Unlike the light show, the music left something to be desired. I’ll probably be deadm3at for saying this, but I’ve never been a huge fan of Deadmau5 as a music act. I saw him once before at an electronic music festival in Los Angeles, and he could not keep up with the other acts such as Basement Jaxx and Justice. I certainly enjoyed his music much more this time around, but I think that’s because there was no one around to upstage him. Peaks and valleys in tempo are a very important part of electronic dance music, and I think Deadmau5 spent a few too many days in the valley. I’ve always been more of a peaker myself. What can I say, that’s just the way I was raised: my mother was a peaker, and my father was a peaker, too. Obviously my tastes are not commonly held based on the size of the audience, and the crowd seemed to be loving every minute of the show.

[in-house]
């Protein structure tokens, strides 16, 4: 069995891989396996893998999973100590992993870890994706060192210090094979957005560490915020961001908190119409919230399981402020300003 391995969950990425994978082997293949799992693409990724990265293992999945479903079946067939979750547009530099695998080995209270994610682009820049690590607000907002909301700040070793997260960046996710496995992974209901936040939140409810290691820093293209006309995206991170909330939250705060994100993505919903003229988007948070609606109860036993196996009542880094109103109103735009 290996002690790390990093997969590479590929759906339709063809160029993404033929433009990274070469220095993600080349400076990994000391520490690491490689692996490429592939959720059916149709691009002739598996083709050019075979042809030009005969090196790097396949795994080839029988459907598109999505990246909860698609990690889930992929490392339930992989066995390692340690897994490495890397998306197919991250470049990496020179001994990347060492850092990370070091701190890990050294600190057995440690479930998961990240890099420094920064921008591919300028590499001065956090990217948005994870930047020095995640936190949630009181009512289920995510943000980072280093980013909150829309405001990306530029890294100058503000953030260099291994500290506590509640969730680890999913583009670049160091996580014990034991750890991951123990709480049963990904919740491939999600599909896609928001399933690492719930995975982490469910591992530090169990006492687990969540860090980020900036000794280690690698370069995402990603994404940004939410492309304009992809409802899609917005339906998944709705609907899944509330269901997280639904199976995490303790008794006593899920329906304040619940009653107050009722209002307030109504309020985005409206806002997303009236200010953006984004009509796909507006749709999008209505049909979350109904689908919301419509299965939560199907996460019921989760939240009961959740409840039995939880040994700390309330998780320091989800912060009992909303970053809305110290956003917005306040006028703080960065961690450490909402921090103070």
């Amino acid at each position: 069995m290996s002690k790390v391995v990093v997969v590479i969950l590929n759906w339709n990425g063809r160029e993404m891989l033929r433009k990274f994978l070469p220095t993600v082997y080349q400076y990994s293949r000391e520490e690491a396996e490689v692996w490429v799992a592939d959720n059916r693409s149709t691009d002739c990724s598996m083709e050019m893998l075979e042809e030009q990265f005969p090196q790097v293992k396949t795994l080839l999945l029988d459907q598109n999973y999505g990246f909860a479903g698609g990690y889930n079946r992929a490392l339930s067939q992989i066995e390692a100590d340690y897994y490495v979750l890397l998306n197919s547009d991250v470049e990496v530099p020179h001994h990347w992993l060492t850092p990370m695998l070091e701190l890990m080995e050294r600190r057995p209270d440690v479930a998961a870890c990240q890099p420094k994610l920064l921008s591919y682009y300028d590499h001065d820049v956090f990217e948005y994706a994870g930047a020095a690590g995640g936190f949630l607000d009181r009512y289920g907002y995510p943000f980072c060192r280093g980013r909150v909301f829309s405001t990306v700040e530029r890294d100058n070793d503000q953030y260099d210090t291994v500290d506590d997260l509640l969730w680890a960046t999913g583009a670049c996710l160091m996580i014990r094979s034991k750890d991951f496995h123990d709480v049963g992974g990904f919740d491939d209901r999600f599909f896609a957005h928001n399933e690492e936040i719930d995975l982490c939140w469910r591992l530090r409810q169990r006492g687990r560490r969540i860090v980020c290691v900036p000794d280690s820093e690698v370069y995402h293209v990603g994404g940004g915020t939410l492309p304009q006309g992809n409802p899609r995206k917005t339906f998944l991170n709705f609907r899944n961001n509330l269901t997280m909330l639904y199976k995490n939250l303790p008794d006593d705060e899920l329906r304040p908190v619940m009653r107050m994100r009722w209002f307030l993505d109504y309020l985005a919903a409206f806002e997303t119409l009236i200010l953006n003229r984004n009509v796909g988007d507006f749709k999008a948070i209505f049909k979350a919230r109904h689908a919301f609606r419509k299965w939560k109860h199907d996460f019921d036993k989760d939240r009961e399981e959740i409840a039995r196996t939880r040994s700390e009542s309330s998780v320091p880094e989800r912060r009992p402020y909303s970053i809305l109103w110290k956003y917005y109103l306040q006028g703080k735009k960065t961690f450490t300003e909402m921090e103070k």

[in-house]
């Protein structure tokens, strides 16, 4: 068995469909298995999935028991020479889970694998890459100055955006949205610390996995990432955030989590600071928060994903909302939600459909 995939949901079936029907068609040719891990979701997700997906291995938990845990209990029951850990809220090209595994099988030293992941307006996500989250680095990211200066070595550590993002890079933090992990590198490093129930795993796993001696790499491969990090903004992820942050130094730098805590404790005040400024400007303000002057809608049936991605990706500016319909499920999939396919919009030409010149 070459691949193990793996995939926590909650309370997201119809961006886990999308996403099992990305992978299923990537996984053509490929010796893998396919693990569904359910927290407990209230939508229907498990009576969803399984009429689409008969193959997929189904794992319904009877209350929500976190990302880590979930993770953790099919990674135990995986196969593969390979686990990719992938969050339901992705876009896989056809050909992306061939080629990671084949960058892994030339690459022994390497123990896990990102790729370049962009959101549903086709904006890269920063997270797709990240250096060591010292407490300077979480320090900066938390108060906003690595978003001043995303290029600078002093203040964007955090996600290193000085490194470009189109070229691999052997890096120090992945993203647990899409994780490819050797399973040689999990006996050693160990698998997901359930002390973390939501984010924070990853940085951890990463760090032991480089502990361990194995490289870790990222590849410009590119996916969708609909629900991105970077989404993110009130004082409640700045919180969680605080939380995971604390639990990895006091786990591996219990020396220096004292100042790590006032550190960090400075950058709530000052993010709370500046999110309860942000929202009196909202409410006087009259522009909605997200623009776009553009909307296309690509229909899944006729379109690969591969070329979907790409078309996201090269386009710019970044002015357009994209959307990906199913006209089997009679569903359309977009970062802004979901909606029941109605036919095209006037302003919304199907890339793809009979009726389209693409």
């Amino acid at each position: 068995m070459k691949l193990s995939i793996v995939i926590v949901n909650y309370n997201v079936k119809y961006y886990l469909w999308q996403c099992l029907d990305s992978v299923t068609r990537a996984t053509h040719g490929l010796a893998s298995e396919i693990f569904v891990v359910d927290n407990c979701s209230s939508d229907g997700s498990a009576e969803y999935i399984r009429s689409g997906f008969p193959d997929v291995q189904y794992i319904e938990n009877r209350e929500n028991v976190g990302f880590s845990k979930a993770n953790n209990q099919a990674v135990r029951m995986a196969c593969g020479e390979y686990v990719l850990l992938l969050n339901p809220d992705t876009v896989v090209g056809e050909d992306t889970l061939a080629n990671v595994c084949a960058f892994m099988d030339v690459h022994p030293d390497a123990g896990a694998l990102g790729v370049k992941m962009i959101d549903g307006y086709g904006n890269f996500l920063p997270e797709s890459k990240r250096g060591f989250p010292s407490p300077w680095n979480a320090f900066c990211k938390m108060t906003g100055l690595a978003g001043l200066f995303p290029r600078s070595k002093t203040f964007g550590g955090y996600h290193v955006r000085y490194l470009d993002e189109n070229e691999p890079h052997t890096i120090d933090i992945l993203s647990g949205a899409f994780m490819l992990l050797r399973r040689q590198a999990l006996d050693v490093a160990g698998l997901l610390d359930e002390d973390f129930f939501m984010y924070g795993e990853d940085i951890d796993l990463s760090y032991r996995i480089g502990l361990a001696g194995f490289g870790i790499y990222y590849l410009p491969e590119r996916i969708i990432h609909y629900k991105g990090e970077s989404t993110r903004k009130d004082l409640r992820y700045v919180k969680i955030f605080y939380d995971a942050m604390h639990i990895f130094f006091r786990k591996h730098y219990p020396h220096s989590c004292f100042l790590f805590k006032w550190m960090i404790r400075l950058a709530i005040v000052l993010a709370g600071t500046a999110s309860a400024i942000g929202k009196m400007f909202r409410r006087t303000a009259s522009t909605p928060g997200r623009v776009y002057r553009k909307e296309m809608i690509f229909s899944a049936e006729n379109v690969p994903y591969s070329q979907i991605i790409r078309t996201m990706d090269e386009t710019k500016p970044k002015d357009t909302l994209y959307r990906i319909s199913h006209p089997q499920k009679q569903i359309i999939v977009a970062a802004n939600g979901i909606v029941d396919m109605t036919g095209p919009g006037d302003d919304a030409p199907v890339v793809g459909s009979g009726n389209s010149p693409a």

Zimmerman was very playful and entertaining throughout the show as his alter ego Deadmau5, constantly whipping the crowd into a frenzy with well-timed arm movements. He wore his mouse helmet for almost the entire show, taking it off for a minute at about the one-hour mark to finally take a drink, and then again for the last few songs of his 100+ minute set. At about 1:45 AM he left the stage and then came back dressed as a ghost and proceeded to play several dubstep songs in a row. I guess this was his way of saying it was time to go home, and it also provided further evidence to support my theory that the undead love wobbly bass lines.
All in all, despite the fact that the music was not up my alley, I still had a great time and left the venue very impressed. Even if electronic dance music is not your thing, Deadmau5 is certainly worth checking out for the mind-blowing visuals alone, not to mention the prime people watching opportunities—even if Snooki isn’t there.